I recently got into a rather fiery discussion on the proper way to cook rice. Do you start rice in cold water or do you throw it into rapidly boiling water referred to as the “Pasta Method”? I’ve always been taught to start rice in cold water with a little salt and oil, bring it to a boil then reduce to a simmer and cook covered for about 20 – 25 min. This has always worked for me. It’s a standard in the industry and used by every chef I’ve known and/or worked for. I just discovered that some people throw rice into boiling water until done, then strain it through a sieve. Hmmm, I’ve never heard of this before. It just sounded odd to me. The first thing I did was to ask several chef friends of mine if they had ever heard of the later. Karen thought that throwing rice into boiling water was preposterous, completely contrary to nature, reason, or common sense. In other words, absurd! John said that yes, this was a valid way to cook certain types of rice. I then consulted two faithful reference books: James Beard’s “Theory and Practice of Good Cooking” and “Joy of Cooking”. James Beard attests to the later of throwing rice into boiling water. Joy of Cooking says to put rice into a pre-determined amount of boiling water, then cook over very low heat, covered, for 15- 18 min. I then found James McNair’s “Rice Cookbook”. He uses 3 different cooking methods mostly adding liquid to the rice and then bringing it to a boil. McNair also states the pasta method is good if you are adding rice to a dish in which the rice will continue to cook further. There are also the risotto, baked rice, Spanish rice, sticky rice and sushi rice methods, which are topics for another study.

I am going to put this through the “Proof of the (Rice) Pudding” test so to speak. Here are my results:

Steam Cooking Method:
Put liquid, rice, pinch of salt and 1 tsp butter into
pan. Bring to a boil, reduce to a simmer and cover
for 20 min. (or per directions on package)
Let rest for 5 min. and fluff with fork.

Pasta Method:
Throw rice into rapidly boiling water until done then strain through a sieve.
Jasmine Rice
Steam Cooking Method:
Cooked nice and tender, somewhat fluffy and a bit sticky. One cup yields 4 cups cooked rice.

Pasta Method:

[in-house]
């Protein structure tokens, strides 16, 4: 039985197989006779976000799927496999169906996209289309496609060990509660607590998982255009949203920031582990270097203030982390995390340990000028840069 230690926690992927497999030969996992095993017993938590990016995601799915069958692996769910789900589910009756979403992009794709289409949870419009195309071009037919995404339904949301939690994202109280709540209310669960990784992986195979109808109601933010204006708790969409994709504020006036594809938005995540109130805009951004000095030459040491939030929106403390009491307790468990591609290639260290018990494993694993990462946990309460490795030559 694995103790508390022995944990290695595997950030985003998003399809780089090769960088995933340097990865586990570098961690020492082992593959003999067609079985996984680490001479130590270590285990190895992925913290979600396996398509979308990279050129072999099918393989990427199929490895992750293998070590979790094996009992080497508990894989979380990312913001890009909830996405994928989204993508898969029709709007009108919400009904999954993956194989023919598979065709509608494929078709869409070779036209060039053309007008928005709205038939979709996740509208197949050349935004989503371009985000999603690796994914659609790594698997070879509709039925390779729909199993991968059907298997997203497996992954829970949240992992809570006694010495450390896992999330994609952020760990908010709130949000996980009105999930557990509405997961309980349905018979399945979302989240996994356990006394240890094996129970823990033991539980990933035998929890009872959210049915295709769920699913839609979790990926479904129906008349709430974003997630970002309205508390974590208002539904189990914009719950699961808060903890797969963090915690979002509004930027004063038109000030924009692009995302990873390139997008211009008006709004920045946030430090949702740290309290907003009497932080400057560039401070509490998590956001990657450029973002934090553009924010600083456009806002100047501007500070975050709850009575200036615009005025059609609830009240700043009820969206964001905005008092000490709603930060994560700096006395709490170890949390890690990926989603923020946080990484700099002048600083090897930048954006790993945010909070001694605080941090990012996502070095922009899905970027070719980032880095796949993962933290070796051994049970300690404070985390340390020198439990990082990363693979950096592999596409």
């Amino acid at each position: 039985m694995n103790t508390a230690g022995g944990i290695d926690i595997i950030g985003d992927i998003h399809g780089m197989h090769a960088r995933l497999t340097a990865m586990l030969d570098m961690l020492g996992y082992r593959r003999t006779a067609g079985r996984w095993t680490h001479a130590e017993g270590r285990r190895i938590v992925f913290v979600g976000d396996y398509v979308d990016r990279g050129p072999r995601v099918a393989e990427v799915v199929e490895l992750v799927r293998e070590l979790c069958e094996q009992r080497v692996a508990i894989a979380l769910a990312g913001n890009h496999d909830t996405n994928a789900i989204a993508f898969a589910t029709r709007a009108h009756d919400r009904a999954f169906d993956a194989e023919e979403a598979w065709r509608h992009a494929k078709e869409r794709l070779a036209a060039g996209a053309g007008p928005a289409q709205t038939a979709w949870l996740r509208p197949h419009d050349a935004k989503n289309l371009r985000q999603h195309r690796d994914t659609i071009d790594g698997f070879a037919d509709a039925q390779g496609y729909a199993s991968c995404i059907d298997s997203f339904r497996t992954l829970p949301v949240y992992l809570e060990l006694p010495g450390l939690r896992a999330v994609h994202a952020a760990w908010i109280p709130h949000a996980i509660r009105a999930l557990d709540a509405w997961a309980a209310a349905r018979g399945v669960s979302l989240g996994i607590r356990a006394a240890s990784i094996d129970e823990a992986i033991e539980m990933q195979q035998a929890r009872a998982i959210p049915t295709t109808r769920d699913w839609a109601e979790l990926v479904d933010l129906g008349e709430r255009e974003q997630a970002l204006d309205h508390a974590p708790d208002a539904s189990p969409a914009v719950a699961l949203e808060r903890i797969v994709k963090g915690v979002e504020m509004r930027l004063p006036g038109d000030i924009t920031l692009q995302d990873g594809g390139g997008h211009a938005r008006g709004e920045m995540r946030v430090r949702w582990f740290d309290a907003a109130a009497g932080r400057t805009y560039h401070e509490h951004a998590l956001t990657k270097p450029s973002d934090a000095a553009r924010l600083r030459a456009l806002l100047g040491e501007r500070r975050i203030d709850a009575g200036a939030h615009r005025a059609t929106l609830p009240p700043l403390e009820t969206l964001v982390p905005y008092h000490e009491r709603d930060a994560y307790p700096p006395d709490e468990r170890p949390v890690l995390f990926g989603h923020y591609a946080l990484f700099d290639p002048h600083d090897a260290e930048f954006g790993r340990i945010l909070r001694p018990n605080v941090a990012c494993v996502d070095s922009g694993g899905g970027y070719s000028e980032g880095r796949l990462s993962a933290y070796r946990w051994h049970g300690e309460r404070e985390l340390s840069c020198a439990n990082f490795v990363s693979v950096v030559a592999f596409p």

The rice didn’t stick together but didn’t fluff up either. One cup yields 3 1/2 cups cooked rice.

Lundburg’s Brown Rice
Steam Cooking Method:
Cooks a little more meaty than Jasmine but not as sticky or fluffy. One half cup yields 1 1/2 cup cooked rice.

Pasta Method:
The rice came out cooked but very dry. One half cup yields 1 cup cooked rice.

Basmati Rice
Steam Cooking Method:
Slightly fluffy and minimal stickiness. Nice nuttyFlavor. One cup yields 3 1/2 cups cooked rice.

Pasta Method:
Cooked Tender, fluffs just slightly. The kernels didn’t stick together. One cup yields 3 cups cooked rice.

Lundburg’s Wild Rice
Steam Cooking Method:
Cooked pretty tender for wild rice. The hull opened but the kernel didn’t split or swell up. Wild rice doesn’t really fluff. Six ounces yields 3 cups cooked rice.

Pasta Method:
Came out about the same.

In conclusion, I prefer the classic cook rice like you’re cooking rice method. I like rice to stick together slightly, it’s easier to eat and it holds together nicer. I would, however, use the “Pasta Method” if I was adding rice to a dish in which the rice will continue to cook or to substitute it for orzo pasta for someone with a gluten free diet.

Here’s the basic recipe for cooking rice:

The general rule is 1 part rice to 2 parts water. (Consult the package for specific cooking directions.)

1.) After you have rinsed the rice until the water is clear, put rice and cold water in a pan with a pat of butter or a little olive or veggie oil and a couple pinches of salt. Stir once to incorporate everything. Do not stir again!

2.) Bring to a boil for about a minute, then reduce to a simmer and cover with a tight fitting lid.

3.) Let simmer for about 20 minutes, remove the lid and if you see tunnels in the rice, it’s done.

4.) Check for tenderness. If you want the rice a bit more tender, add more liquid and leave on the stove for a bit longer. If you want the rice more firm, use less liquid and less cooking time.

If you’re just not confident in your rice cooking skills, electric rice cookers are awesome!


Chef Trusan